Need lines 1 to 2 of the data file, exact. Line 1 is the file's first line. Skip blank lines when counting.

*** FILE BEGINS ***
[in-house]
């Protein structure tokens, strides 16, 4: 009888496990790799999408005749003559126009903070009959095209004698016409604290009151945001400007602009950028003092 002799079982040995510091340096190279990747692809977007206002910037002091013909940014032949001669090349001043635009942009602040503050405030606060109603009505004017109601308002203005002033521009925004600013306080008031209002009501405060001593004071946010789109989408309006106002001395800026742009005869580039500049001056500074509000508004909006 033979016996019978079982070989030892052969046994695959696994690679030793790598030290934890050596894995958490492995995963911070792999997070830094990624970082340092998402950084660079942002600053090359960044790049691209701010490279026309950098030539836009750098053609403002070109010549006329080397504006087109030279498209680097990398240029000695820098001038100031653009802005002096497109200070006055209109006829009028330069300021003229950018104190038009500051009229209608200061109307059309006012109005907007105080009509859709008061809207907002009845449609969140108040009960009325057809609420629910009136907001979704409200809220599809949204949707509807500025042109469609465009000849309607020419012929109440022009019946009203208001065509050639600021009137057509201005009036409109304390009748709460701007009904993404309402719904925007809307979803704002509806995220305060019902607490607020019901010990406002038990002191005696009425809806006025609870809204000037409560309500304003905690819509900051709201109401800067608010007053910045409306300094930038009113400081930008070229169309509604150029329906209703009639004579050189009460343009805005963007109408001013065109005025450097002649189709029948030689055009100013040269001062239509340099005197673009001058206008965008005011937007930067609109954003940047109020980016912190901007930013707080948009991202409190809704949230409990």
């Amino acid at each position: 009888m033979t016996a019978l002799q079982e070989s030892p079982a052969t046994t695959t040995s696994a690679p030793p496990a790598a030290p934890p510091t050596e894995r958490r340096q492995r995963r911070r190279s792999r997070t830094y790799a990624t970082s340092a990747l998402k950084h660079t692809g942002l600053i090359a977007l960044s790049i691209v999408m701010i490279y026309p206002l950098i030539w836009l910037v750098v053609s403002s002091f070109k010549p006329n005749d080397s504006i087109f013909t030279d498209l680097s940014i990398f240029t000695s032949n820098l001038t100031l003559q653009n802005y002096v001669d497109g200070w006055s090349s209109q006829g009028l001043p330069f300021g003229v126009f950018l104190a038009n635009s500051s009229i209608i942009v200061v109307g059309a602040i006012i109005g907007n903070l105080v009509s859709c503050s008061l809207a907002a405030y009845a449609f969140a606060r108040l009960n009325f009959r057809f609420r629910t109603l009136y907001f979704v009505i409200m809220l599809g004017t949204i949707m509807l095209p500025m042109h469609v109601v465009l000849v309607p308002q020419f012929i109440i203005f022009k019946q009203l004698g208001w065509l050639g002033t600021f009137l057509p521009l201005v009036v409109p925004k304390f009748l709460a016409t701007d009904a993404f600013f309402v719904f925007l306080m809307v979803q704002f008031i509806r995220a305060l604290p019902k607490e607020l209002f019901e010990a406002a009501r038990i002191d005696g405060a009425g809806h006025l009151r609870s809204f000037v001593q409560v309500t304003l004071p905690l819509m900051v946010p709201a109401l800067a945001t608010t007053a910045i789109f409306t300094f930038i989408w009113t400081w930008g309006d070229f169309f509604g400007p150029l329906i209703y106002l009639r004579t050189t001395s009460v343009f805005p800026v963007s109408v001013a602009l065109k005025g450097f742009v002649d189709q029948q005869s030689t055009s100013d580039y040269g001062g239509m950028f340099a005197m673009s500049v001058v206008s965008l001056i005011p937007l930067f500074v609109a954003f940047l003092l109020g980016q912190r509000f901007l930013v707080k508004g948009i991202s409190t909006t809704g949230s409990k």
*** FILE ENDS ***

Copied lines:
[in-house]
């Protein structure tokens, strides 16, 4: 009888496990790799999408005749003559126009903070009959095209004698016409604290009151945001400007602009950028003092 002799079982040995510091340096190279990747692809977007206002910037002091013909940014032949001669090349001043635009942009602040503050405030606060109603009505004017109601308002203005002033521009925004600013306080008031209002009501405060001593004071946010789109989408309006106002001395800026742009005869580039500049001056500074509000508004909006 033979016996019978079982070989030892052969046994695959696994690679030793790598030290934890050596894995958490492995995963911070792999997070830094990624970082340092998402950084660079942002600053090359960044790049691209701010490279026309950098030539836009750098053609403002070109010549006329080397504006087109030279498209680097990398240029000695820098001038100031653009802005002096497109200070006055209109006829009028330069300021003229950018104190038009500051009229209608200061109307059309006012109005907007105080009509859709008061809207907002009845449609969140108040009960009325057809609420629910009136907001979704409200809220599809949204949707509807500025042109469609465009000849309607020419012929109440022009019946009203208001065509050639600021009137057509201005009036409109304390009748709460701007009904993404309402719904925007809307979803704002509806995220305060019902607490607020019901010990406002038990002191005696009425809806006025609870809204000037409560309500304003905690819509900051709201109401800067608010007053910045409306300094930038009113400081930008070229169309509604150029329906209703009639004579050189009460343009805005963007109408001013065109005025450097002649189709029948030689055009100013040269001062239509340099005197673009001058206008965008005011937007930067609109954003940047109020980016912190901007930013707080948009991202409190809704949230409990």